US judoka Nick Delpopolo’s punishment for testing positive for marijuana at the Games has revived the debate about whether what is widely considered a social drug should be on the Olympic banned list, which it has been since 1998 after Olympic snowboarding champion Ross Rebagliati had his gold medal restored because the rules then didn’t ban the substance. While some boarders say that marijuana helps them chill out and zone in, there’s little agreement among sports scientists that the drug enhances performance. The World Anti-Doping Agency likely will take up the issue again. Delpopolo, who said that he inadvertently ate a pot brownie, was the only American to test positive at the Games (his results were nullified and he was sent home) but not the first US Olympian to be nabbed for marijuana this year. Stephany Lee was booted off the women’s wrestling team at the end of June and suspended for a year . . . After being dropped from the program after 2008, the international baseball and softball federations plan to merge in order to get both sports back on the menu for 2020. The biggest hurdle will be to get major league stars to sign on in midseason, which baseball never has managed to do. “Without that, we’ll have an uphill battle,” acknowledged longtime softball federation chief Don Porter. The IOC’s executive board next spring will recommend one sport to be added from a group that also includes karate, roller sports, squash, sports climbing, wakeboard, and the Chinese martial art of wushu.

Hoop coaches done

One-and-done as US women’s basketball coach is Geno Auriemma, who said he has “zero interest” in taking the job again in 2016. If he did, the UConn coach would be the first to continue on. Though the Americans breezed to their fifth straight gold medal in London, Auriemma predicts that they’ll have a rougher road next time, “Do you see any other Sue Birds and Diana Taurasis and Tamika Catchings out there? I don’t,” he mused. “I think we’re going to have to work harder than we’ve ever worked to stay where we are.” Men’s coach Mike Krzyzewski, who has produced back-to-back champions, said before the Games that he’d be stepping down. But LeBron James, who has two golds and a bronze in his kit bag, says he’s up for a fourth go-around. That would be fine with USOC chairman Larry Probst, who’d just as soon have the NBAers suit up as opposed to an under-23 team. “If they happen to be 37 or 19, I would like to see us field the very best team we can put on the court and playing the very best teams from other countries,” he said.

Fierce Five on tour

Needham native Aly Raisman and the rest of the “Fierce Five” gold medalists from London will perform at TD Garden Nov. 11 as part of the 40-city Kellogg’s Tour of Gymnastics Champions, which begins Sept. 8 in San Jose, site of the Olympic trials. The tour, which also will stop at Hartford’s XL Center Nov. 17, will feature members of the men’s squad as well as 2008 team members Nastia Liukin, Alicia Sacramone, and Chellsie Memmel. Next March, the American Cup, which may well provide an early look at some 2016 hopefuls, will return to Worcester’s DCU Center . . . The US women’s soccer team’s victory tour will be decidedly shorter than that of the gymnasts. The three-time defending champs will face Costa Rica a week from Saturday in Rochester, N.Y. (Abby Wambach’s hometown), then take on Australia in Carson, Calif., Sept. 16 and again in Commerce City, Colo. three days later . . . After just missing qualifying for the Games in the lightweight double, Harvard sophomore Andrew Campbell picked up a nice consolation prize in Bulgaria last weekend at the world rowing championships for non-Olympic events, collecting the bronze in the lightweight single. “There’s a lot of people out there who think Americans can’t scull,” said the New Canaan, Conn., native. “But I’m happy to be showing the world that we can scull and we’re coming to get you.”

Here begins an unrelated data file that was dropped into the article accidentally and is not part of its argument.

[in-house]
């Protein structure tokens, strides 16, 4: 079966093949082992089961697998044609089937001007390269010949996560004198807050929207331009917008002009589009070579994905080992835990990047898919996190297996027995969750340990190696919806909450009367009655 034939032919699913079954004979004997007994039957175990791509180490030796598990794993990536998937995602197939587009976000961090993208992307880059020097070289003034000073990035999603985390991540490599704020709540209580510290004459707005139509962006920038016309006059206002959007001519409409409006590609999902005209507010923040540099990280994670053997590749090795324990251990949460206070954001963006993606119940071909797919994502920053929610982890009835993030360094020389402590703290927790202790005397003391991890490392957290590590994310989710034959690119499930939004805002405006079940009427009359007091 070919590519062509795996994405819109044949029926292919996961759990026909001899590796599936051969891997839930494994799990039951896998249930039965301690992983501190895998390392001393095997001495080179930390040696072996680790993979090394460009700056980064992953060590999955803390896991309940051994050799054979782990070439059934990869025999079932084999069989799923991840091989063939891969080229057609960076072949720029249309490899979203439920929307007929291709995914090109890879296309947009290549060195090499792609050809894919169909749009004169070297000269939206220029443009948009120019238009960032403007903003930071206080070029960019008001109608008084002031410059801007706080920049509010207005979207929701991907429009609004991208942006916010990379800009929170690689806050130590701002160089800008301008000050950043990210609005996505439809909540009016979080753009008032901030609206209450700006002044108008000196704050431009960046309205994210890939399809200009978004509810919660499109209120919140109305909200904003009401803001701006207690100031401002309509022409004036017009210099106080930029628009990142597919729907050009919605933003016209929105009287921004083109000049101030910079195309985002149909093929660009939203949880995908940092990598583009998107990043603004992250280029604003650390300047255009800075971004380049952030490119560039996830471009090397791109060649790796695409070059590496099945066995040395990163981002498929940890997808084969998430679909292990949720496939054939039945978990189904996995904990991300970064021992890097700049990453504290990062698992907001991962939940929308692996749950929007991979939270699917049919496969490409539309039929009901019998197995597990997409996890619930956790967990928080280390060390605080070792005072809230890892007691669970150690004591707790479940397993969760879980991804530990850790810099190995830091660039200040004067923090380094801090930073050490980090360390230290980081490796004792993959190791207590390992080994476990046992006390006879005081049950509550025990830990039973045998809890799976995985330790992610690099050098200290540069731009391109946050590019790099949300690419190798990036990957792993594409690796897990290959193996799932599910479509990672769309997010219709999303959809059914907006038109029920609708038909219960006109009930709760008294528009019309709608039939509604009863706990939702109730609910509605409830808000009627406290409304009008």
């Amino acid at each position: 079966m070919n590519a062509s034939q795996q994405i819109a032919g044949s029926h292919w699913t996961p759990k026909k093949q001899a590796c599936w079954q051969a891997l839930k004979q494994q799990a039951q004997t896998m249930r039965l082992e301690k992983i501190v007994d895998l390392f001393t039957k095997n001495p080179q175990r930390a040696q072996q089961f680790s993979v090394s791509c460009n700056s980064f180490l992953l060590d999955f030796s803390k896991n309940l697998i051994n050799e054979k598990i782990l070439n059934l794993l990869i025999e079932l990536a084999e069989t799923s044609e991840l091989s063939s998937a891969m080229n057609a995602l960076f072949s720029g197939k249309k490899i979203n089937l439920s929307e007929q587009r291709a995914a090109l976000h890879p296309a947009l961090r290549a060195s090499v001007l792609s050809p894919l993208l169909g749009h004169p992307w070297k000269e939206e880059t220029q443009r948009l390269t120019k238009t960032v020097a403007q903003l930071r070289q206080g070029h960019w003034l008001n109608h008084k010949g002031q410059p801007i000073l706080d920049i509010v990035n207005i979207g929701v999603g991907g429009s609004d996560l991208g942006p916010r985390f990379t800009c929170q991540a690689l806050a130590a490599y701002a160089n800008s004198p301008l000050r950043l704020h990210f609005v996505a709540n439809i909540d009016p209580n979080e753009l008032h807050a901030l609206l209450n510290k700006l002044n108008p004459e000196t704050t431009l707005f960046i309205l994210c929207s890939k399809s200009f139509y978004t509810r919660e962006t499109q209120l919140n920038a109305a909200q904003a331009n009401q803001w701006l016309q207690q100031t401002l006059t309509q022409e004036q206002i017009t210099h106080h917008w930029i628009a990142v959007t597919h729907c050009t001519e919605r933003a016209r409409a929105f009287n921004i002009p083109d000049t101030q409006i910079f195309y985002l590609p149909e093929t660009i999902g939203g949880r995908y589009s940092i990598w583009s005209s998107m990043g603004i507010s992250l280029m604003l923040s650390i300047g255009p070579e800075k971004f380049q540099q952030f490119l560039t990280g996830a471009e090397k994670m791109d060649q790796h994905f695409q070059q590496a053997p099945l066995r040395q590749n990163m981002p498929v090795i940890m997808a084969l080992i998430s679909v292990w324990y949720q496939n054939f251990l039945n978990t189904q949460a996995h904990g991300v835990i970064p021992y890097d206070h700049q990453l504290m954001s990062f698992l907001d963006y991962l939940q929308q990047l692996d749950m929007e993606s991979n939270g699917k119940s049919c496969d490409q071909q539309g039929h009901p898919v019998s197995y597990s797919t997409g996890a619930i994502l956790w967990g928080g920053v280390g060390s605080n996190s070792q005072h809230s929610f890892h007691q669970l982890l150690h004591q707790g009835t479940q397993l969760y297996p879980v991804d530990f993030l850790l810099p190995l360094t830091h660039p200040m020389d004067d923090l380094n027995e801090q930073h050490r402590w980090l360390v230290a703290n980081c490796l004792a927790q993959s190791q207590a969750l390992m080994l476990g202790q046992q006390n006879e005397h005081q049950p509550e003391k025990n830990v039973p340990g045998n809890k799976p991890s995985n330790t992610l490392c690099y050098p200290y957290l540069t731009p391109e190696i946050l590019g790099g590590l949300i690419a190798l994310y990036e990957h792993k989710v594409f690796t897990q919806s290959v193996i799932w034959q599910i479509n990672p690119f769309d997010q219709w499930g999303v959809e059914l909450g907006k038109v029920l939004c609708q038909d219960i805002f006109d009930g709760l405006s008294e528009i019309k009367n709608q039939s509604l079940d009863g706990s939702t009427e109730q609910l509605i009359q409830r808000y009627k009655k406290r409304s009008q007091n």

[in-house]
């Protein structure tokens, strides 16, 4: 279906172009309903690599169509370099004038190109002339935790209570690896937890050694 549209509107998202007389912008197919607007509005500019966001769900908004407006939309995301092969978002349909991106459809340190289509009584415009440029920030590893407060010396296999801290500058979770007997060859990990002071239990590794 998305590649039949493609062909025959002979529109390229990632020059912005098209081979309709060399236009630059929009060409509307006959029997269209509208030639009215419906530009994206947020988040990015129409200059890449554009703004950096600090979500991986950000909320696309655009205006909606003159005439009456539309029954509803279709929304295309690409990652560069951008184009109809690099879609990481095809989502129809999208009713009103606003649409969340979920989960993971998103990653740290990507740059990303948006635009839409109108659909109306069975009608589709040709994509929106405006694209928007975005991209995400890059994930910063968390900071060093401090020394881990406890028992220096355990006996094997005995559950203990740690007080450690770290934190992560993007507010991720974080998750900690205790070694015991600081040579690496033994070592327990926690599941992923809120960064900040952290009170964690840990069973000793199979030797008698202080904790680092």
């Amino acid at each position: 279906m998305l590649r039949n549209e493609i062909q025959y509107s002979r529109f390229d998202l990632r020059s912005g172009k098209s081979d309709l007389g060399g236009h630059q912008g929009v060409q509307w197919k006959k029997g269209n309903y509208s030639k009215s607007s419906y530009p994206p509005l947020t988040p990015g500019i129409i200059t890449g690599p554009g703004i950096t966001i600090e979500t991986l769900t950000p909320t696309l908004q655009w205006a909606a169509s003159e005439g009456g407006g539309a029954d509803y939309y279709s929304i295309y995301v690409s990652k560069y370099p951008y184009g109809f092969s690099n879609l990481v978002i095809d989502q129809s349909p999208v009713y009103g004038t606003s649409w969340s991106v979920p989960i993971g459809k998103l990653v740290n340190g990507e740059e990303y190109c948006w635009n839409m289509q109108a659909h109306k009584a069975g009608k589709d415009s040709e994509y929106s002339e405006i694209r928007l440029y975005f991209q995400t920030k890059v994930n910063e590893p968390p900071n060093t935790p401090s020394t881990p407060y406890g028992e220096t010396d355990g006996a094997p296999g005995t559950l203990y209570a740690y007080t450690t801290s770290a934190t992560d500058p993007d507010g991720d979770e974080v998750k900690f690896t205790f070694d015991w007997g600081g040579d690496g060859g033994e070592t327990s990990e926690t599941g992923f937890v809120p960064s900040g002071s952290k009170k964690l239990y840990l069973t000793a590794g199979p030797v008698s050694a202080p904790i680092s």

First-timers

Of the 85 countries that won medals in London, seven made the podium for the first time: Bahrain, Botswana, Cyprus, Gabon, Grenada, Guatemala, and Montenegro. Malta, which first competed in the Summer Games in 1928, has been longest on the waiting list . . . Self-evident quote of the Games: “I expected to do better, but the weights were too heavy,” said Micronesian weightlifter Manuel Minginfel.

Material from Olympic committees, sports federations, personal interviews, and wire services was used in this report. John Powers can be reached at jpowers@globe.com.